STRATEGY: Create a plan to provide ubiquitous internet access at school and in students’ homes.
In October 2014, the U.S. Department of Education’s Office for Civil Rights reported that access to technology is an important component of equity within U.S. schools. Given the amount of time students spend outside of school, there are concerns about a “homework gap” between students whose home internet connections are slow or nonexistent and students who have access to high-speed internet service. In this era of digital learning, schools and districts must look beyond the responsibility of connecting schools and students to high-quality internet and toward the next challenge of connecting all students to internet access outside of the school building. Teachers increasingly assign homework that requires internet access, and not being able to take advantage of online resources for that homework equates to not having a textbook. When students lack high-speed internet outside of school walls, the digital resources that serve to close opportunity gaps, such as online tutorials, widen those gaps. Therefore, schools must take steps to leverage existing technological resources and programs to increase off-campus connectivity.
Ensuring that students are college and career ready requires a robust and flexible learning infrastructure that provides access to the tools that help students deepen their content knowledge and build their skills. Since many of today’s learning tools are online, having consistent internet access is necessary for all students. As Terrance Ross wrote in the Atlantic in 2015, “Technology’s integration into nearly all aspects of education has made Internet connectivity, whether at home or school, essential for kids. Any student without access—namely connectivity that’s sufficiently fast—inevitably falls behind. While in the recent past having Internet access might have been necessary strictly for research purposes, these days many home assignments can only be completed via online software.”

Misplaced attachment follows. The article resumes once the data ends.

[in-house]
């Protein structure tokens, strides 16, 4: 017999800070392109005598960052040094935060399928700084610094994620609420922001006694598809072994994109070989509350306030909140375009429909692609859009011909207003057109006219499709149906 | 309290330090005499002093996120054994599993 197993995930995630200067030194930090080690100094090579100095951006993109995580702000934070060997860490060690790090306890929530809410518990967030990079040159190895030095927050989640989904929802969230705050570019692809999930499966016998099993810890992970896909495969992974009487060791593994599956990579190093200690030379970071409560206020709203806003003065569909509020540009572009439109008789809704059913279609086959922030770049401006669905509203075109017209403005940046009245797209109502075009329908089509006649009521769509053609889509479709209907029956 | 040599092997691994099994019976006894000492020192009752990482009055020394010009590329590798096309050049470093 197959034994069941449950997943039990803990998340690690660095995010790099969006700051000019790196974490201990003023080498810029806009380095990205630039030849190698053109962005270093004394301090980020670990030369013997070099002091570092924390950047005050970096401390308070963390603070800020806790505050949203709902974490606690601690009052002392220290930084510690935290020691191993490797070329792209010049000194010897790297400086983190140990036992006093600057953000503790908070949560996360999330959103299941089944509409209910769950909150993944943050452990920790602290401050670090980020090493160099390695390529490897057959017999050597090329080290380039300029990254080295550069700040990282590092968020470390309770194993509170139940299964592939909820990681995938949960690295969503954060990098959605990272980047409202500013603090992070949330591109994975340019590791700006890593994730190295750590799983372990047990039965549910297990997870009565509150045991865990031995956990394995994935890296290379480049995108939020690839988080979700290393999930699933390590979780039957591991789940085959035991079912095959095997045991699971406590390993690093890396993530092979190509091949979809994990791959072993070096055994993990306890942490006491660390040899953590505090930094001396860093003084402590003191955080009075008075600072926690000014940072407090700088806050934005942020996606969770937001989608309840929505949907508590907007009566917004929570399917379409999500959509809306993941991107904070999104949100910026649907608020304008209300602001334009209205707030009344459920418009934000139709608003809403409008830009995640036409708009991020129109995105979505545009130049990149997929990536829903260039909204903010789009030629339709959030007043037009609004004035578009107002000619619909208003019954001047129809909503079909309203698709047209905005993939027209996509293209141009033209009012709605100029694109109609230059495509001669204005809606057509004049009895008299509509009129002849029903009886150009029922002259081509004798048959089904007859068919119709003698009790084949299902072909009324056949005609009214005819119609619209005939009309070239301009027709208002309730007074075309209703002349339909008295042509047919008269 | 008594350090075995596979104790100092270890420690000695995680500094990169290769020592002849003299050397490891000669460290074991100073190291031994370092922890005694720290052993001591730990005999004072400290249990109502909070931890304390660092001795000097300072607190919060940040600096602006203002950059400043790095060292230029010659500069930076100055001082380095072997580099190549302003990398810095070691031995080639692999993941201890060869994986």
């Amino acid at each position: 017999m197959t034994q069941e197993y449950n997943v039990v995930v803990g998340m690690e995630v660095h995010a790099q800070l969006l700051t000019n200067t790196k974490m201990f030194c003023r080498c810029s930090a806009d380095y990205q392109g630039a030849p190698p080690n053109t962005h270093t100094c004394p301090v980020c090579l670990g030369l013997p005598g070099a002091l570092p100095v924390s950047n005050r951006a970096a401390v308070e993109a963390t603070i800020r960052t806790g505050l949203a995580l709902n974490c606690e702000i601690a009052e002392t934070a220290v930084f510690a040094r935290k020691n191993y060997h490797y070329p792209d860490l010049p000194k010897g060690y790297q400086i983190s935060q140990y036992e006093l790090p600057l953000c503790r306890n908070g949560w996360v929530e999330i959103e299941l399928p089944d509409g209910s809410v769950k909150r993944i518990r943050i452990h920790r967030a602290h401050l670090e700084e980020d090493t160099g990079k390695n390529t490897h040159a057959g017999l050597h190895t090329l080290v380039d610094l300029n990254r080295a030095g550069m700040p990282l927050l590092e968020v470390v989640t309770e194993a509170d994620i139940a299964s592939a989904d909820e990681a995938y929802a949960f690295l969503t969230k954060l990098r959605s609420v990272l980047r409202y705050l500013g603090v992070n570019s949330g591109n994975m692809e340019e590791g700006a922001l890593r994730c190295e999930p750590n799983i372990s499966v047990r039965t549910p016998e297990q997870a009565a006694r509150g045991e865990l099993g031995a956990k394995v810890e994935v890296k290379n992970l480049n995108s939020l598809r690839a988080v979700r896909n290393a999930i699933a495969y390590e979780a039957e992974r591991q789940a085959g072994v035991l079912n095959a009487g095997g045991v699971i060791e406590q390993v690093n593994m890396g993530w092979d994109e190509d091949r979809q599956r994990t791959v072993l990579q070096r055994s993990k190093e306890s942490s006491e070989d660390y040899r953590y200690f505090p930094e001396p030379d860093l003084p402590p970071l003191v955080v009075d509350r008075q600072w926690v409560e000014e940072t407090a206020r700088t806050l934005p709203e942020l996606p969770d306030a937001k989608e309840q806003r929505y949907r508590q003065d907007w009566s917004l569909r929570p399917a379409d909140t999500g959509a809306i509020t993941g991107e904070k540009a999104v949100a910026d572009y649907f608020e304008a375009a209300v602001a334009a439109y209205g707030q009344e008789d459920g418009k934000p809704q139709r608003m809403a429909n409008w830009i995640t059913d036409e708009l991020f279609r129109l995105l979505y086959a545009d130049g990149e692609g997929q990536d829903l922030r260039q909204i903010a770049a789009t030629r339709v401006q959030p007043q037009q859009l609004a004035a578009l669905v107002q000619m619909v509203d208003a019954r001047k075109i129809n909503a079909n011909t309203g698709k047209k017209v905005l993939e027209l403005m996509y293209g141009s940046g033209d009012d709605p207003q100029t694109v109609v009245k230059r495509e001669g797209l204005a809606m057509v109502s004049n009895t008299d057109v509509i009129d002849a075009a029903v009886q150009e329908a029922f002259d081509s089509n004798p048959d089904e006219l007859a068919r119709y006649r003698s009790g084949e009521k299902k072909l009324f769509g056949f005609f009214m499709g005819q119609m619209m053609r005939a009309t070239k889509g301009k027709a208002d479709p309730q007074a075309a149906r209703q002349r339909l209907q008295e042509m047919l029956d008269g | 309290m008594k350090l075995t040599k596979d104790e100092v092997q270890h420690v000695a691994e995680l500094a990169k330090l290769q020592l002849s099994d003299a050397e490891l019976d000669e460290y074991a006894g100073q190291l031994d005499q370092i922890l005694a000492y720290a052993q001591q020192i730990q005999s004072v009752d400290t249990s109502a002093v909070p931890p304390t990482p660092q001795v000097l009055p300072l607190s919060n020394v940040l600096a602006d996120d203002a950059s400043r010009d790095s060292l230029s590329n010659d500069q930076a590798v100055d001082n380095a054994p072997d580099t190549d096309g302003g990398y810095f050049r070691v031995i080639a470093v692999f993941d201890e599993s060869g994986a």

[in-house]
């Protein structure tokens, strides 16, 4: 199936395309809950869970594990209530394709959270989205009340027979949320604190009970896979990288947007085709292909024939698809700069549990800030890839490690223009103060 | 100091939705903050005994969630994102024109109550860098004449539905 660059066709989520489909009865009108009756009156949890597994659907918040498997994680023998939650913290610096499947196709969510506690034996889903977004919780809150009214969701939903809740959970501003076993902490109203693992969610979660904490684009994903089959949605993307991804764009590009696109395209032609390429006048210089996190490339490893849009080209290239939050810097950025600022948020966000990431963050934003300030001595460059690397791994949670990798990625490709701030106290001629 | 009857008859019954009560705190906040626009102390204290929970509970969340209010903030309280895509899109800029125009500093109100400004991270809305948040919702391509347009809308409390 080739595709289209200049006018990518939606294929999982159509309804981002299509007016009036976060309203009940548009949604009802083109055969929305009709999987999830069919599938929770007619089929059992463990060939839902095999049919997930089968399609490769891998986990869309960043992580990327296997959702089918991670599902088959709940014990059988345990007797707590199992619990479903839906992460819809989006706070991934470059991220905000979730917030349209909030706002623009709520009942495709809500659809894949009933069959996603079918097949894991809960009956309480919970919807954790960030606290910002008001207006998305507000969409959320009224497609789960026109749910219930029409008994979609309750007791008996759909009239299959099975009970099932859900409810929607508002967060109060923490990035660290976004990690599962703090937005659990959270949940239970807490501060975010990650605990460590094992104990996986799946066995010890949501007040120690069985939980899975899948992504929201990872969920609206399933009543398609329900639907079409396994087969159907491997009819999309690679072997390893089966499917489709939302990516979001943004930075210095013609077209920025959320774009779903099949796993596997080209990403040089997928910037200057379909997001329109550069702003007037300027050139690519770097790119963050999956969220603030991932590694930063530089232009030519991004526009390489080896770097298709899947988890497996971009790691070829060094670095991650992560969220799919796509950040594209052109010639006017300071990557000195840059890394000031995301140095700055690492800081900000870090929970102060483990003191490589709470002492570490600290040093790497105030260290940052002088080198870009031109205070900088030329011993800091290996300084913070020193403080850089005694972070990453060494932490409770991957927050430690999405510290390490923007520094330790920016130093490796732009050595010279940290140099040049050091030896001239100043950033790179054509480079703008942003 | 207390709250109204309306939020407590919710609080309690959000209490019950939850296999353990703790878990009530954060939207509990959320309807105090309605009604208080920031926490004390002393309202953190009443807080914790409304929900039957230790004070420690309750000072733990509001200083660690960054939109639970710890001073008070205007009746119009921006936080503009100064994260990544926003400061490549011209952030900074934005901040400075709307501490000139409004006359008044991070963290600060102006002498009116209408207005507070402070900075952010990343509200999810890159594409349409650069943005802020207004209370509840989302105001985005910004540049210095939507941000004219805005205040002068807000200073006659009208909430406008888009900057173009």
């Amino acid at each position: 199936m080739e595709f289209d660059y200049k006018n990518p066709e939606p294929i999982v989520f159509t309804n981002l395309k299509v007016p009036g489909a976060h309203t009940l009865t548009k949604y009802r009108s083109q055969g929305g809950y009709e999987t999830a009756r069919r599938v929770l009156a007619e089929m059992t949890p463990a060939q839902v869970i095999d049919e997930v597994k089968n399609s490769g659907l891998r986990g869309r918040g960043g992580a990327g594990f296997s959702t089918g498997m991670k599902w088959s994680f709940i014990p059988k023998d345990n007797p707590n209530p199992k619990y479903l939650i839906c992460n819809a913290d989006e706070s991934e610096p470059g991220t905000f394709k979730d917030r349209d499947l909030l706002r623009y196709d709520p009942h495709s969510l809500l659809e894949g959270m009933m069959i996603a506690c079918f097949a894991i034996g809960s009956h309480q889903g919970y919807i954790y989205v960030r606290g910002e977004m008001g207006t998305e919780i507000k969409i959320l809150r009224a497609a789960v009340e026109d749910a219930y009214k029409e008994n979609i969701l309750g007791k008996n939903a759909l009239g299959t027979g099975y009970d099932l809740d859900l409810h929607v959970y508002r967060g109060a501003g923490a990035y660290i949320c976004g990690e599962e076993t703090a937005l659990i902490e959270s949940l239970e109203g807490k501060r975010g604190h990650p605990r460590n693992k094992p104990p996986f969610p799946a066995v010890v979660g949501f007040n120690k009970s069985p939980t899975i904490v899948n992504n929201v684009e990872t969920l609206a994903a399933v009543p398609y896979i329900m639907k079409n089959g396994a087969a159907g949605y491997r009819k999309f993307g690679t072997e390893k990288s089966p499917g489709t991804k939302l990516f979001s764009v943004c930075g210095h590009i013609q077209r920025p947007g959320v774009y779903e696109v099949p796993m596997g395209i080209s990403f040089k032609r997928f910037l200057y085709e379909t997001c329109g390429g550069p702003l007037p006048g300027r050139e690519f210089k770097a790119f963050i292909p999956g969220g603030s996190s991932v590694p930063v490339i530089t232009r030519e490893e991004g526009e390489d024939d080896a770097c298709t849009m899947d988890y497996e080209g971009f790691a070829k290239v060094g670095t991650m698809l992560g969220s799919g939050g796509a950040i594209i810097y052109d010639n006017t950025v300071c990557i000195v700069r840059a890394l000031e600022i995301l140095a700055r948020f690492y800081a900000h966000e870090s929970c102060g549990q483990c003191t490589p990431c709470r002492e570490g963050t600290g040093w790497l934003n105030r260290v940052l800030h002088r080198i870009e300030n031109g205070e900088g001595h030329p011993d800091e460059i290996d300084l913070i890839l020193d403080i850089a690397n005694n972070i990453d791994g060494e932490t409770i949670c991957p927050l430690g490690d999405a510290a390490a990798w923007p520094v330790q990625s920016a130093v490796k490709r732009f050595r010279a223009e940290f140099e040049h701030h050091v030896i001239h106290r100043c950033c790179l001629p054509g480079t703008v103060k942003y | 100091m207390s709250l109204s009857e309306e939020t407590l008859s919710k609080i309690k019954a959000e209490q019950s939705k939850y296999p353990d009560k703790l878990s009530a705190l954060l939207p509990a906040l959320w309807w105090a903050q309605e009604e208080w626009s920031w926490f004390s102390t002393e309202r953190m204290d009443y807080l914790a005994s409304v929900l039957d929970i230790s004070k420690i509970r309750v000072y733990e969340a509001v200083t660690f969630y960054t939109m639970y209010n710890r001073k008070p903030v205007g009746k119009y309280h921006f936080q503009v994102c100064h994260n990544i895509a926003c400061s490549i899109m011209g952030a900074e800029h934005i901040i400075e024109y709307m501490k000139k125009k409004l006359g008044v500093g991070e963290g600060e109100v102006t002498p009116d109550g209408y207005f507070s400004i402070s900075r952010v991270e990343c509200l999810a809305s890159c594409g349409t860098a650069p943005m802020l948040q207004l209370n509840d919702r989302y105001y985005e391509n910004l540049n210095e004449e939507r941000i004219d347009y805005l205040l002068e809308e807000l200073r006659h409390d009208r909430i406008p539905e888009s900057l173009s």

A robust infrastructure for learning starts with an understanding of the goals and desired outcomes that support engaging and powerful digital learning experiences for students, and many schools and school districts take a first step in this work by collecting data to understand the struggles some students face with spotty or no internet connection at home. Although ubiquitous connectivity alone does not ensure transformational use of technology, lack of connectivity almost certainly precludes it. In addition, the infrastructure plan should help guide access to learning devices and high-quality learning content, which is designed to engage the learner and extend learning.
First Steps to Consider
- Survey students and parents to get a better understanding of the technology challenges facing families in the school community. Ensure that surveys capture information about students who struggle with spotty connections or shared devices.
- Coordinate with local government entities, engage local businesses, and take careful stock of existing assets to formulate a plan of action.
- Provide professional learning opportunities for teachers and students to become proficient with digital learning.
- Equip school buses with wireless internet and create hotspots at community centers and other anchor community locations such as neighborhood churches.
- Support the use of openly licensed educational materials to promote innovative and creative opportunities for all learners.
Complexities & Pitfalls
- There are times when the system is set up but there is not enough bandwidth to offer ubiquitous access.
- Coordination or engagement with community leaders is critically important to ensure ubiquitous access.
- Sustainability plans must adequately address infrastructure upgrades.
- Technologies must be accompanied by additional resources in order for them to benefit traditionally underserved populations.
- Digital learning is likely to benefit students differently depending on their personal circumstances and those of their school. Schools and districts need to take these potential differences into account when developing a plan for ubiquitous internet access.
- What is the current state of the physical infrastructure? What is the current network capacity?
- What is the vision for learning that the technology infrastructure will support?
- What digital learning content, tools, and resources will be supported?
- Where will the funding come from?
- How many and what types of devices will be supported?
- What kind of professional development will teachers need to become proficient with digital learning? What do students need to know?